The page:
After being a band for a decade, it’s easy to get disillusioned with the tedium of adulthood, but Need Your Light, the fourth full-length from Ra Ra Riot, is the sound of a band being reinvigorated by their own existence. Correspondingly, the album sees the group—which originated in Syracuse but has now dispersed all over the country—getting back to their house party roots without abandoning the more heady soundscapes they explored with 2013’s Beta Love. The result is an album that’s celebratory without being saccharine, and that sees the group collectively mining their prior experiences to craft something that looks toward the future with an optimistic gaze.
The original plan was for the band—which features vocalist Wes Miles, bassist Mathieu Santos, guitarist Milo Bonacci, violinist Rebecca Zeller and drummer Kenny Bernard—to take the first extended break of their career after the year and a half they spent on the road supporting Beta Love. After a few months, however, they couldn’t help themselves from working on new music. “The inspiration came very quickly,” Miles says, explaining that he decided to fly out to Los Angeles to start fleshing out ideas with previous producer Dennis Herring (Modest Mouse, Elvis Costello). Shortly afterward, the group went on a writing trip to Milwaukee and began the process of creating what would eventually become Need Your Light. To fully realize their vision, RaRaRiot ended up working with a host of previous collaborators, including Ryan Hadlock (who produced 2008’s debut The Rhumb Line); longtime friend and sound engineer Andrew Maury (who co-produced 2010’s The Orchard); and Vampire Weekend producer Rostam (who is also half of the avant garde R&B duo Discovery alongside Miles).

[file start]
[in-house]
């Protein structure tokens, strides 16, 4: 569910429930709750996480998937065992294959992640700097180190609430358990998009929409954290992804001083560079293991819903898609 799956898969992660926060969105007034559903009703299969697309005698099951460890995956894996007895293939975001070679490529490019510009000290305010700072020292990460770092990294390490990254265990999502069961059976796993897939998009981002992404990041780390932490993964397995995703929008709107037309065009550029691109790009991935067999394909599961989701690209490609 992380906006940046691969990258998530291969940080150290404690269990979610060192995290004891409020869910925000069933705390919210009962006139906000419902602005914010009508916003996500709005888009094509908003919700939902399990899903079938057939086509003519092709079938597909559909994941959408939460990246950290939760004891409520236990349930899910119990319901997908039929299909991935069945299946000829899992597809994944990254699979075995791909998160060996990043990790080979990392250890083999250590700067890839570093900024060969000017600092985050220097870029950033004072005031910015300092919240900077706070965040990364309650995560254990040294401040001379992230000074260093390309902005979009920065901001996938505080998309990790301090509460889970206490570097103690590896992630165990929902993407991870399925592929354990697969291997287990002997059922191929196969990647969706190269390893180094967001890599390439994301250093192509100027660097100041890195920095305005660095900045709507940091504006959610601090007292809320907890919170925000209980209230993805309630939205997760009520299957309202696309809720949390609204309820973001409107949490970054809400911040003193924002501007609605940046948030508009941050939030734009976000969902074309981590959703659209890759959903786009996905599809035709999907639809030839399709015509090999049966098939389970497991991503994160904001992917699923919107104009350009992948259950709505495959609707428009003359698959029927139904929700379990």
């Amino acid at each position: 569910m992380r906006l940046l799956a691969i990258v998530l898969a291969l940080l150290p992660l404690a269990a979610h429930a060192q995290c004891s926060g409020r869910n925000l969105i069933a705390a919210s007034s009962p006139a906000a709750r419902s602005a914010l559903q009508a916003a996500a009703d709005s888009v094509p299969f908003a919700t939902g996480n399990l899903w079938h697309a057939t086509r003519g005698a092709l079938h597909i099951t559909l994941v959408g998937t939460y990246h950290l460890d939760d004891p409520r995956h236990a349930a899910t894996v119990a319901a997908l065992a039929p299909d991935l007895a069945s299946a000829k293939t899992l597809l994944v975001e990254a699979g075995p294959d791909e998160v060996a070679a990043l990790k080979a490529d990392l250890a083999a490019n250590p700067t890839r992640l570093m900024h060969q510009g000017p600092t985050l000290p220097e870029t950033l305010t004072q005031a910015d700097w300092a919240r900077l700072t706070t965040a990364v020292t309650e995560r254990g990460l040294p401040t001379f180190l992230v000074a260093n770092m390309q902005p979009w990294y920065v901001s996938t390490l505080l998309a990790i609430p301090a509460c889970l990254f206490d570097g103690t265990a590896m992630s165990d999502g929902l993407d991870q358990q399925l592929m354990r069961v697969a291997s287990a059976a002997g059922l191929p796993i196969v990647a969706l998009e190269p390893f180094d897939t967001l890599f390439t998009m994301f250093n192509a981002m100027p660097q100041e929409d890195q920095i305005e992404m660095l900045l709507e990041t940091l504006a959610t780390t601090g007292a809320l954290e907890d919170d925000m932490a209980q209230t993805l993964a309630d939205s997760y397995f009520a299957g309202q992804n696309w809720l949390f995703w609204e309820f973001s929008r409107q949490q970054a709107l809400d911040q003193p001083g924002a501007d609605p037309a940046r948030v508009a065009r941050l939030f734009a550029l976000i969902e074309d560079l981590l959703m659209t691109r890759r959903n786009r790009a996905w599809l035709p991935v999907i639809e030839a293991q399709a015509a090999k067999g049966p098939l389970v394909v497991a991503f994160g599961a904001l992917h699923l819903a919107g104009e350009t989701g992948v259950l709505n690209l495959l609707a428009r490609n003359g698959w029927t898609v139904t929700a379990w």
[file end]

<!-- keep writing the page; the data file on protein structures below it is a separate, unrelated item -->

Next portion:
In the past RaRa Riot have latched onto cerebral concepts like the Singularity or futurism, but with this album they cast a wider net, focusing on everything from sexual relationships to the Challenger explosion. “ It was fun to write songs about Internet affairs and retain a kind of tech-aspect, but it’s much more understated,” Miles explains. The stories are conveyed in such a way that it leaves the listener the chance to attach a more personal meaning to each of the 10 tracks. Whether Miles is singing about something fantastic or mundane, there’s an enduring energy to the songs onNeed Your Light, which illustrates that in many ways, RaRa Riot are still only getting started.